This isn’t the first time that Dave Moretti finds himself in the crosshairs. The Nevada State Athletic Commission launched an investigation of him following the “The Super Fight” between Sugar Ray Leonard and Marvin Hagler in 1987.

    Five days before this fight, Moretti and Billy Baxter were observed conversing in the waiting area of the airport in Atlanta that would take the name Hartsfield-Jackson International Airport. They were awaiting their connecting fight to Las Vegas after spending the previous night in Norfolk, Virginia, where Pernell Whitaker successfully defended his NABF lightweight title with a unanimous decision over Roger Mayweather. Dave Moretti was one of the judges. His scorecard was concordant with the others.

    Sugar Ray Leonard, a 3/1 underdog in Las Vegas on the final day of betting, defeated Marvin Hagler, winning a split decision. Dave Moretti scored the fight for Leonard 115-113. Mexican judge Jo Jo Guerra also favored Leonard. His tally, 118-110, was preposterous. The dissenting judge, Lou Filippo, had it 115-113 for Hagler.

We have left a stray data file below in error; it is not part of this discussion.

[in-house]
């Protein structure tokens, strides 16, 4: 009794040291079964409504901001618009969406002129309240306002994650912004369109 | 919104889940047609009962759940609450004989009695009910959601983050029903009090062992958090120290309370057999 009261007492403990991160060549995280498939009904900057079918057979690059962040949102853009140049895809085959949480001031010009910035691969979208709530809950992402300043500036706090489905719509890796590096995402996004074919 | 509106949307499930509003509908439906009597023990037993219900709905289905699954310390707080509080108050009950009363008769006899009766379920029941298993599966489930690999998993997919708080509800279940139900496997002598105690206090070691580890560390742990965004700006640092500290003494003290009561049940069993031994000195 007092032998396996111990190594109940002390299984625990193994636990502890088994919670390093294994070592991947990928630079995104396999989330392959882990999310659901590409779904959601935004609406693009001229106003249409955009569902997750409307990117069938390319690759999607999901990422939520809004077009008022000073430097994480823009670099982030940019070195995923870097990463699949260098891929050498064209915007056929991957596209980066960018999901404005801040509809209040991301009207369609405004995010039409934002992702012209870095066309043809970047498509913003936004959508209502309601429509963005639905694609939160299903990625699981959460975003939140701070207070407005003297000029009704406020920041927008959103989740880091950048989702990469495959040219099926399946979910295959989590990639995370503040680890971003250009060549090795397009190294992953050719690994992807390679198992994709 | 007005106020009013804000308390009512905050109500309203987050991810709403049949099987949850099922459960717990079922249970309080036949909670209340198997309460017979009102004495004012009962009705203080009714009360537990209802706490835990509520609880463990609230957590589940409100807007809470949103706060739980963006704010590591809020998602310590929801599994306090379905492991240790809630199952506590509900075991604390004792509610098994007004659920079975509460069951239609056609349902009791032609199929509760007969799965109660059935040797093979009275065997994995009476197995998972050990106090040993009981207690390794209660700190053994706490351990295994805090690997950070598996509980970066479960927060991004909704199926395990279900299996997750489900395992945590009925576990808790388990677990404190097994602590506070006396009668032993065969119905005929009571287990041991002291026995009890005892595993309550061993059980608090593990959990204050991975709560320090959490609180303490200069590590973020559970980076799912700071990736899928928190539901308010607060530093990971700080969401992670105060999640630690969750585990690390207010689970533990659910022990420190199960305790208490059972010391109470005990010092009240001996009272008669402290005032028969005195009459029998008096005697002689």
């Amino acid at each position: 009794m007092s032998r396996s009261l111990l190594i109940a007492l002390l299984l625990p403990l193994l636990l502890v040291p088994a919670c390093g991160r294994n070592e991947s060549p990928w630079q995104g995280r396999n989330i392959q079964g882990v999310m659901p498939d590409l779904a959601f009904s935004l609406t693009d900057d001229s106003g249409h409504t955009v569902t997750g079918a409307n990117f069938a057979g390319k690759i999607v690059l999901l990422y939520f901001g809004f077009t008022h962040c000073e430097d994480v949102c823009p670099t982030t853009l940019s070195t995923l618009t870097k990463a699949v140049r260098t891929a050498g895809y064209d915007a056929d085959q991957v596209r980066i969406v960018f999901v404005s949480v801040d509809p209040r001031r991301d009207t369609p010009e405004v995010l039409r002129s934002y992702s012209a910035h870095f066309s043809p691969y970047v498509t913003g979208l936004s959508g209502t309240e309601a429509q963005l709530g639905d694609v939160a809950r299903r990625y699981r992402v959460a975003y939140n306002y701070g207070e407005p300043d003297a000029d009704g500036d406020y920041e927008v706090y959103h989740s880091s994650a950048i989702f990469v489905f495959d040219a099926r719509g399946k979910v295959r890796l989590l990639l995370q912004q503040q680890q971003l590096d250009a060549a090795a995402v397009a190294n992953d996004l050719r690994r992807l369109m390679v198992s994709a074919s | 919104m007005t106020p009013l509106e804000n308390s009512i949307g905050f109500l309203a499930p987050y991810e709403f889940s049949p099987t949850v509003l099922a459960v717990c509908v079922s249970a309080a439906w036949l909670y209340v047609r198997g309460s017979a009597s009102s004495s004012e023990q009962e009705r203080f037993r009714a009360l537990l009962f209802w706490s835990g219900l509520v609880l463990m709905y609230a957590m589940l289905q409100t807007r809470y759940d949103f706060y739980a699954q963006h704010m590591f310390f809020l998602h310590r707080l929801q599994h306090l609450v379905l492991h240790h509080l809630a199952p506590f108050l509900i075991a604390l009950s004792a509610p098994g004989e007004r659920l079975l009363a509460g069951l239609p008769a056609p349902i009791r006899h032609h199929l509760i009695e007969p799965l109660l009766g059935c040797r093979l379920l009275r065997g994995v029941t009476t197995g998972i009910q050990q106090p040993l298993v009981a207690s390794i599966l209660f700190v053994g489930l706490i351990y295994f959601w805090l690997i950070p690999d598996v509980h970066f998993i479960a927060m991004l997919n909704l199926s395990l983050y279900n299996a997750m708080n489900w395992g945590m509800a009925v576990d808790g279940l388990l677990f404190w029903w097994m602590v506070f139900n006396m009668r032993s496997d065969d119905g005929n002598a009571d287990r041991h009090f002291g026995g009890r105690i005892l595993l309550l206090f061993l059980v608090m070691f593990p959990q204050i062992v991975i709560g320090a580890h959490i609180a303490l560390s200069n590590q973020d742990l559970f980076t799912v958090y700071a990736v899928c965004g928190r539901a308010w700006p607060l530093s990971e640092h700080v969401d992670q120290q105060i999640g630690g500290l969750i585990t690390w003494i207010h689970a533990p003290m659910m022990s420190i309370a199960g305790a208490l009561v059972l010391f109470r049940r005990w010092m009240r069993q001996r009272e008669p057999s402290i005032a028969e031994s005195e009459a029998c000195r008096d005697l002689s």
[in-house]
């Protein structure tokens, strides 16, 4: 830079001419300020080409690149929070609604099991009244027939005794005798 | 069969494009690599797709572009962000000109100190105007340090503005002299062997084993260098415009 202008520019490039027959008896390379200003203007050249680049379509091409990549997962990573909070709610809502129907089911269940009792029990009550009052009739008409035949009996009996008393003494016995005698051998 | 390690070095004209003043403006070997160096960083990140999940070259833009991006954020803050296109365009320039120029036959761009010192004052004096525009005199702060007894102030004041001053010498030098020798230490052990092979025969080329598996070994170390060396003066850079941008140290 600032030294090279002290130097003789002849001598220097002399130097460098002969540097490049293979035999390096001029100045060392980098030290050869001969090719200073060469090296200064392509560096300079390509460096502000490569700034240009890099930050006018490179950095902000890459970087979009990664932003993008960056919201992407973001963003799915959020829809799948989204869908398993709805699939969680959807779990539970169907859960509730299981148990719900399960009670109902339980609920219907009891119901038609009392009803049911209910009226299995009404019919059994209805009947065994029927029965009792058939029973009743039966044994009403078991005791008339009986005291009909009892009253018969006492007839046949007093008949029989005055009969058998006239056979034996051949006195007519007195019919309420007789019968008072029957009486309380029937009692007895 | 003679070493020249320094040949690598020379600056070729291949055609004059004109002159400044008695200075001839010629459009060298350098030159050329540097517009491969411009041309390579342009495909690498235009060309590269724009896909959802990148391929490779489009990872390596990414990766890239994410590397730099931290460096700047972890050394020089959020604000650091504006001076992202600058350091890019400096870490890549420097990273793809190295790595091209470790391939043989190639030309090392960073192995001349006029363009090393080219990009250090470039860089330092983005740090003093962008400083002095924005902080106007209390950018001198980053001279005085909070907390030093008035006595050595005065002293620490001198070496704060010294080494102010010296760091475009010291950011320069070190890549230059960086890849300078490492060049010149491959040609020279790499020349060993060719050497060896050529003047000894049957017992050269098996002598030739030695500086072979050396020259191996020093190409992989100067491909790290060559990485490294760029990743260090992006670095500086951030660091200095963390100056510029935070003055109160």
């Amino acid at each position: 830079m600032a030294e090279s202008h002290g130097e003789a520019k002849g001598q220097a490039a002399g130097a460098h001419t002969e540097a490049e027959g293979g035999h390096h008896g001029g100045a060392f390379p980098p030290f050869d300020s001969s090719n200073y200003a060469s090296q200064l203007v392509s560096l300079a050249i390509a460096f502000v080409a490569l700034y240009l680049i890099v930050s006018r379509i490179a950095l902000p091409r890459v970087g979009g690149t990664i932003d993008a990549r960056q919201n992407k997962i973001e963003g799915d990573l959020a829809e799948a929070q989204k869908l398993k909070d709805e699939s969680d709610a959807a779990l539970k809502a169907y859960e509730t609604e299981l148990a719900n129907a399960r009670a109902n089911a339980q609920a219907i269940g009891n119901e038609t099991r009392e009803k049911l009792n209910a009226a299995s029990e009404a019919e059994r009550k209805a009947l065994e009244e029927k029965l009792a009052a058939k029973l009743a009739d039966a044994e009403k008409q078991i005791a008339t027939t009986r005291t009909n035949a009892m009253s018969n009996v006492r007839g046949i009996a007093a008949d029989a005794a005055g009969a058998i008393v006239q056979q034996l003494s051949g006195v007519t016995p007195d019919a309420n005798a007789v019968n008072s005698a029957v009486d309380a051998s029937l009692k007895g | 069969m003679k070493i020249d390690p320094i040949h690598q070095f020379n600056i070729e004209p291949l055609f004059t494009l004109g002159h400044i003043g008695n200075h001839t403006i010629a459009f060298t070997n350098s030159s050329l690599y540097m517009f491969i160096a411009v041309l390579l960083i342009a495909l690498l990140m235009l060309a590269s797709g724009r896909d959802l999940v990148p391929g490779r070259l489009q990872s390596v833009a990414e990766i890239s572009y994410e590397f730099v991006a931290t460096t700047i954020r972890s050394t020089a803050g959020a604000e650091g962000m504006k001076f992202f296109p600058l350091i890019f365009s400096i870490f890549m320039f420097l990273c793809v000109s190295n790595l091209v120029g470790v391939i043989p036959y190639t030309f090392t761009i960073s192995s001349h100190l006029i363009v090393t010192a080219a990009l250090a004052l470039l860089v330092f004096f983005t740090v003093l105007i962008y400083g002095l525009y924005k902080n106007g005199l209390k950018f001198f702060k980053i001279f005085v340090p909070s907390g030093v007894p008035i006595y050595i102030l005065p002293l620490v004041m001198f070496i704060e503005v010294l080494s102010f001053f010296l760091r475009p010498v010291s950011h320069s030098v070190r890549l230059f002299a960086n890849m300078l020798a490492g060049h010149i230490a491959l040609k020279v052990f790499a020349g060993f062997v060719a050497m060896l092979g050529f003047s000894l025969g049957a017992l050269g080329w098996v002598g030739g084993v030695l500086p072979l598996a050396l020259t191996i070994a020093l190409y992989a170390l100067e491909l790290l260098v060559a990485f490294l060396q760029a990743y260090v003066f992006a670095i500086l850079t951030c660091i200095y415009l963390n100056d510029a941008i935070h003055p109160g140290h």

Marvin Hagler thought he was robbed and quit the sport in disgust, moving to Italy. Many sympathized with him. Thirty-six years after the fact, the debate continues to rage. Did Marvin Hagler get a raw deal?

    About that conversation between Moretti and Baxter in Atlanta, a rumor surfaced that Moretti and Baxter were discussing a business deal. This would have been a conflict of interest for Moretti as Billy Baxter was Roger Mayweather’s manager. The rumor made the rounds after it became known that Baxter, a high takes gambler, had made a big score on the fight. The rumor had it that Baxter bet $300,000 on Sugar Ray.